Designs with more than 1 IV (Factorial Designs) • The more complex the design, the greater the number of experimental conditions (or cells) in the factorial design – two IV with 2 levels each is a 2 x 2 (4 cells) – three IV with 2 levels each is a 2 x 2 x 2 (8 cells) • with factorial designs, you can determine if there are main effects of each of the IVs as well as an interaction effect between the IVs

Designs with more than 1 IV (Factorial Designs) • Remember that factorial designs are COMPLEX DESIGNS • But, can have simple factorial designs and complex factorial designs

Simple Factorial Designs • The simplest factorial design has 2 IVs with 2 levels each • the 2 IVs can be: – both independent groups – both be repeated measures – one independent group and one repeated measure (mixed factorial design)

2 x 2 Independent Group Design • Two groups that differ with respect to 2 different IVs, e. g. , – normal vs disordered; AND – male vs female

2 x 2 Independent Group Design Group Normal_____Disordered male Grp 1 Grp 3 Sex female Grp 2 Grp 4

2 x 2 Independent Group Design | N |N | D |_D_____ M F no interaction

2 x 2 Independent Group Design | D |N | N |_D_____ M F interaction

2 x 2 Repeated Measurement Design • One group that received two different measurements, e. g. , tested HA 1 vs HA 2 in noisy vs quiet conditions – must control for order effects

2 x 2 Repeated Measurement Design Type of HA HA 1________HA 2 noisy Grp 1 condition quiet Grp 1

2 x 2 Repeated Measurement Design | 2 |2 | 1 |_1_____ N Q no interaction

2 x 2 Repeated Measurement Design | 1 |2 | 2 |_1_____ N Q interaction

2 x 2 Mixed Design • Two groups that receive some assessment, e. g. , normal vs disordered (independent group design) AND pretest vs posttest (repeated measure design)

2 x 2 Mixed Design Pretest Group Normal_______Disordered Grp 1 Grp 2 Posttest Grp 1 Grp 2

2 x 2 Mixed Design Mild Treatment Tx A_______Tx B Grp 1 Severe Grp 2

Complex Factorial Designs • Factorial designs can be made more complex by increasing the number of IVs, the number of levels of the IVs, or both • there can be 3 or more IVs and 3 or more levels of each IV • these designs are interpreted the same way as simple factorial designs, but there are many more possible outcomes

Complex Factorial Designs • The complex factorial design can provide more information about the complex interactions • the limitation of complex factorial designs are the number of subjects and the number of experimental conditions required by the design

Number of Subjects Needed for Complex Group Designs • 5 -10 subjects per independent group or repeated measurement cell • Thus, a minimum of 20 -40 Ss would be needed for the 4 cells of a 2 x 2 factorial design and a minimum of 300 -600 Ss for the 60 cells of a 3 x 4 x 5 factorial design

Complex Correlation Designs • Simple correlation designs provide information about the relationship between 2 variables • complex correlation designs provide more information about relationships • these designs are usually considered statistical techniques rather than designs

Types of Complex Correlation Designs • • • Partial correlation Multiple regression Factor analysis Cluster analysis

Partial Correlation • Controls the effects that other variables may have on the relationship between 2 variables being examined. • Partial correlation adjusts the correlation between two variables that are being examined by eliminating the effects of their correlation with another variable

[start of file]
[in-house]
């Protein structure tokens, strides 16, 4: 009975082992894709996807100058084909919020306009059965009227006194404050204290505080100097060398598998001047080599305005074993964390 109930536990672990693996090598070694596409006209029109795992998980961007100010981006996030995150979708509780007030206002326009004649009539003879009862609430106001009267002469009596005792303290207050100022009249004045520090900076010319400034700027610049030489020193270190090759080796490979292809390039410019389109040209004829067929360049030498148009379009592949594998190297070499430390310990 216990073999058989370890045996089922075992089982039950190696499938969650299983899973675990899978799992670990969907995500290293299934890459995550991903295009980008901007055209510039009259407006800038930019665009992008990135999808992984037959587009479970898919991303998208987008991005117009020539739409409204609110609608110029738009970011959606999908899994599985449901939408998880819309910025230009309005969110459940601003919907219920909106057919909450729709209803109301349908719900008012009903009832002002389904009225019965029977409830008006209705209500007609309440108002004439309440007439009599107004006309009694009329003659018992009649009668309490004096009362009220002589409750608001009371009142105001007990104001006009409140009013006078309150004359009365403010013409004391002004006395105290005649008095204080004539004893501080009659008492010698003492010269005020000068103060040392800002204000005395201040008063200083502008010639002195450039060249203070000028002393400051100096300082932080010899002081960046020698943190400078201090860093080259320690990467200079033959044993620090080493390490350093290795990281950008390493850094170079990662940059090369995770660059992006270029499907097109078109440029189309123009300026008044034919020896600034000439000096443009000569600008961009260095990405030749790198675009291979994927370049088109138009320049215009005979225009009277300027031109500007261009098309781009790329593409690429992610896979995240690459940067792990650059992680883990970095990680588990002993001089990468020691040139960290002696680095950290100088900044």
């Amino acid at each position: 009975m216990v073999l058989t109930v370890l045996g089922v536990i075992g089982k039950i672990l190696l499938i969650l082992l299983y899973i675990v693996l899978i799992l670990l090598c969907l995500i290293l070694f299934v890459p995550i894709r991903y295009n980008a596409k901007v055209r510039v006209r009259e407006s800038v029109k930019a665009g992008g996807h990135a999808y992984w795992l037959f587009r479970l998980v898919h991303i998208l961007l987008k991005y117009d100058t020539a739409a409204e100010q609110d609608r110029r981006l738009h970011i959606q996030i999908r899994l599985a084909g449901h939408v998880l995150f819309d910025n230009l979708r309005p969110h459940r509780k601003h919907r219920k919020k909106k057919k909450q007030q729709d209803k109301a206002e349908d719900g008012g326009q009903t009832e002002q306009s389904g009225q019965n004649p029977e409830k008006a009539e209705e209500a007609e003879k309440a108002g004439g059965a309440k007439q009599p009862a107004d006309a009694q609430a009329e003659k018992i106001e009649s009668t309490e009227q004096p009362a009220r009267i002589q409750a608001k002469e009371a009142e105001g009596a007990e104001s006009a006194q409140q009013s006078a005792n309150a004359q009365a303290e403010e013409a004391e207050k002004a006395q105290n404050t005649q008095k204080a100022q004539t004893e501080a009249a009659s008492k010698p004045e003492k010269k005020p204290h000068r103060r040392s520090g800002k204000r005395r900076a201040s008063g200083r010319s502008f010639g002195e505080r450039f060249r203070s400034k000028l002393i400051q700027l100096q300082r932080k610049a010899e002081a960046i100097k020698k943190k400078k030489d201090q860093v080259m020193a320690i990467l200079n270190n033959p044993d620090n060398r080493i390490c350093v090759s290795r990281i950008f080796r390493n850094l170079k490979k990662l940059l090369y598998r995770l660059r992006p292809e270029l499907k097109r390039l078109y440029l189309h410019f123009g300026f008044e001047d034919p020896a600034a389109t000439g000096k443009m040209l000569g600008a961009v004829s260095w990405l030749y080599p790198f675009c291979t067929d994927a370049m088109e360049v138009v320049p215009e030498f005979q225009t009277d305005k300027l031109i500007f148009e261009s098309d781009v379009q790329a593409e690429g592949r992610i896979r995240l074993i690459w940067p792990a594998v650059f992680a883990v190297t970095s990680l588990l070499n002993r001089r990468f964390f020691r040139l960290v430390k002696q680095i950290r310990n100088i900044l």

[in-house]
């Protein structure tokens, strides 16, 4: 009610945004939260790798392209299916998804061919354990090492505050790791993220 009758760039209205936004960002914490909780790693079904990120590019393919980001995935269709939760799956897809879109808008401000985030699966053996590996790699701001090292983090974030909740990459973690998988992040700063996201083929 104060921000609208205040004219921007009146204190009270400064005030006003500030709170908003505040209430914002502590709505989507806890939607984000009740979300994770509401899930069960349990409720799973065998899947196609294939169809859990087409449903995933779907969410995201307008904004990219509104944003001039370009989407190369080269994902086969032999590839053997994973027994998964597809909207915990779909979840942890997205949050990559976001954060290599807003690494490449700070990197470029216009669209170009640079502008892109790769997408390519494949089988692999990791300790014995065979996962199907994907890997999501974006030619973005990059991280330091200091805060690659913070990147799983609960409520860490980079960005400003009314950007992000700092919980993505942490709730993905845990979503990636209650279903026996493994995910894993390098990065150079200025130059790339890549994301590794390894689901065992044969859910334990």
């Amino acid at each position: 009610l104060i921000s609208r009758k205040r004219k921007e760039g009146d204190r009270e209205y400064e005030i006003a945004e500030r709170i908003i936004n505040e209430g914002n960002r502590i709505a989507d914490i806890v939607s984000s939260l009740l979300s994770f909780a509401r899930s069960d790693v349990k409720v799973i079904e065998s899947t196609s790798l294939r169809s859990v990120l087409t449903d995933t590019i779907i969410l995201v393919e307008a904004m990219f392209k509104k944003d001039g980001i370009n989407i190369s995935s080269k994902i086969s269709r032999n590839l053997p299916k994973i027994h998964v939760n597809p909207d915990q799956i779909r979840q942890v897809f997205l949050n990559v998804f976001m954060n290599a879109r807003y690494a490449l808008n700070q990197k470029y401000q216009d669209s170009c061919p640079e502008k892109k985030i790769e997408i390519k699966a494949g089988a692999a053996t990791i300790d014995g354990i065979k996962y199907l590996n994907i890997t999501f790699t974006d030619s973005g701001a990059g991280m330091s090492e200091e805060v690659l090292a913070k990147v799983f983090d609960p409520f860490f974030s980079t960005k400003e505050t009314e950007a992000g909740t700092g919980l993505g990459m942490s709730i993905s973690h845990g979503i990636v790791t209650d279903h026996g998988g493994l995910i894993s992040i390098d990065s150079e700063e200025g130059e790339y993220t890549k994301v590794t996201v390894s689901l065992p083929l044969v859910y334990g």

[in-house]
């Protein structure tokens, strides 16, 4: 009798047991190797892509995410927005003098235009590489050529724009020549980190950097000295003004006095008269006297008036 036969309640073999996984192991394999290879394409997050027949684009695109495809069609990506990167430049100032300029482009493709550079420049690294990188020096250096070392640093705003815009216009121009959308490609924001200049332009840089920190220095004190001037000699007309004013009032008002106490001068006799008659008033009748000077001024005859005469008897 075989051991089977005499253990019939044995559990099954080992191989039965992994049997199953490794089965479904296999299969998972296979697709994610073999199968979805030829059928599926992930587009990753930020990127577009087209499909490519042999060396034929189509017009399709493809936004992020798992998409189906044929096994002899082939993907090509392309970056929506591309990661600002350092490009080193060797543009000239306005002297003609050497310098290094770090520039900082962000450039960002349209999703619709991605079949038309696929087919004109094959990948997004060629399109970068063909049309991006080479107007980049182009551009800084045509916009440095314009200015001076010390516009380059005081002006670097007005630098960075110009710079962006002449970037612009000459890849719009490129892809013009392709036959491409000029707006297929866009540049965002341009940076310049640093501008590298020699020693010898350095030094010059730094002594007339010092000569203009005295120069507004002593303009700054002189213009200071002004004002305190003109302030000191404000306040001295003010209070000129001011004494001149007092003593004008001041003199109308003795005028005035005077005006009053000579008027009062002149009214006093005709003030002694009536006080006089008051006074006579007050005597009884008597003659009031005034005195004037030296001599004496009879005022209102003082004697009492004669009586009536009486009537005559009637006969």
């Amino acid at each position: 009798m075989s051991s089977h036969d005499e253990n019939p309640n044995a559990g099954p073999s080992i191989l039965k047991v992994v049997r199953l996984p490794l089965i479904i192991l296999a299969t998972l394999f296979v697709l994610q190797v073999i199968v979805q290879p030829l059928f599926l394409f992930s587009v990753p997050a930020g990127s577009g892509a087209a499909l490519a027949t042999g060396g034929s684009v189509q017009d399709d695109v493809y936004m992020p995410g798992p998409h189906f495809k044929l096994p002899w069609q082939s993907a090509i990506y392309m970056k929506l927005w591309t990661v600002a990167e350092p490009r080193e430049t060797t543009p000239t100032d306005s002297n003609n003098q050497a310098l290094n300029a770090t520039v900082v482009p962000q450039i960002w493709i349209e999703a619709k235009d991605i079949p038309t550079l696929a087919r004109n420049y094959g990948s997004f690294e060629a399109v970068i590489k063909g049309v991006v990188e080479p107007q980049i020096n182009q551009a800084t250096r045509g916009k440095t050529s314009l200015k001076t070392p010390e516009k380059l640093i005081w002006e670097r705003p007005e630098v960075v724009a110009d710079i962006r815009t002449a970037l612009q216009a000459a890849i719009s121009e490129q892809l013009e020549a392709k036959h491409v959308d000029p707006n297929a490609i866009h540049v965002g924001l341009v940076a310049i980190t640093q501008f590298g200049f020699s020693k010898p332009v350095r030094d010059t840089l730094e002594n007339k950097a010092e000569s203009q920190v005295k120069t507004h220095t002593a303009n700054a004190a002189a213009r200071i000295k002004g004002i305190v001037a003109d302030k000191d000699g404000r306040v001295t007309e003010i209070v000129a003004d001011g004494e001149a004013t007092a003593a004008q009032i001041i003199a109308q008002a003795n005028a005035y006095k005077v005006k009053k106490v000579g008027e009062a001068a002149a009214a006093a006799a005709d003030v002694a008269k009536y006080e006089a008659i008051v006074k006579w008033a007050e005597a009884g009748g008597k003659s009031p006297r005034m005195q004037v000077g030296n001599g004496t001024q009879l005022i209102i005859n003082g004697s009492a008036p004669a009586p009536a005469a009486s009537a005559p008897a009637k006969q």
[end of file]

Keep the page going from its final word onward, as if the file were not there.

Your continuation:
Complex Correlation Designs (con’t) • Multiple Correlation – Determines the relationship between criterion variables and the predictor variable • Multiple Regression – Determines the relationship between each criterion variable and the predictor variable • Factor Analysis – Measures that are highly correlated with each other are grouped together with measures that are independent of each other • Cluster Analysis – a method for grouping subjects on the basis of patterns of deficit

Combined Correlation and Group Designs • Covariance designs – statistical procedures used to control the effects of variables that might influence the IVs – similar in function to partial correlation • Multivariate designs – has more than 1 DV; it controls for the correlations between DVs

Combined Correlation and Group Design • Discriminant analysis designs – a statistical procedure used to obtain a measure that will best differentiate two or more disordered groups from a normal group with regard to a number of variables on which the groups have been measured. – A weighted score is calculated for all the measures that best differentiate the groups – the proportion that each measure contributes to the total weighted score is varied until the weighted score that best differentiates the two groups is found.

Advantages of Group Designs • Isolate the effects of the IVs by systematically varying the levels of the IVs to determine the effects on the DVs – the IVs can be independent groups, repeated measures, or both • control the effects of other variables by allowing them to vary randomly in random selection designs, by holding them constant in matched group designs, or by systematically varying them in factorial designs

Advantages of Group Designs • Provide information about interaction effects of IVs on the DV • generalizability of findings • demonstrate causal relationships

Disadvantages of Group Designs • Difficulty obtaining large numbers of subjects – thus, groups may be small and the number and levels of the IVs may be restricted – such restrictions limit the interpretations of results obtained with group designs and decrease the knowledge that can be obtained with these findings

Disadvantages of Group Designs • Group averages may not adequately represent the characteristics of individuals • quantified measures of the DV may not provide enough information • may not apply to natural settings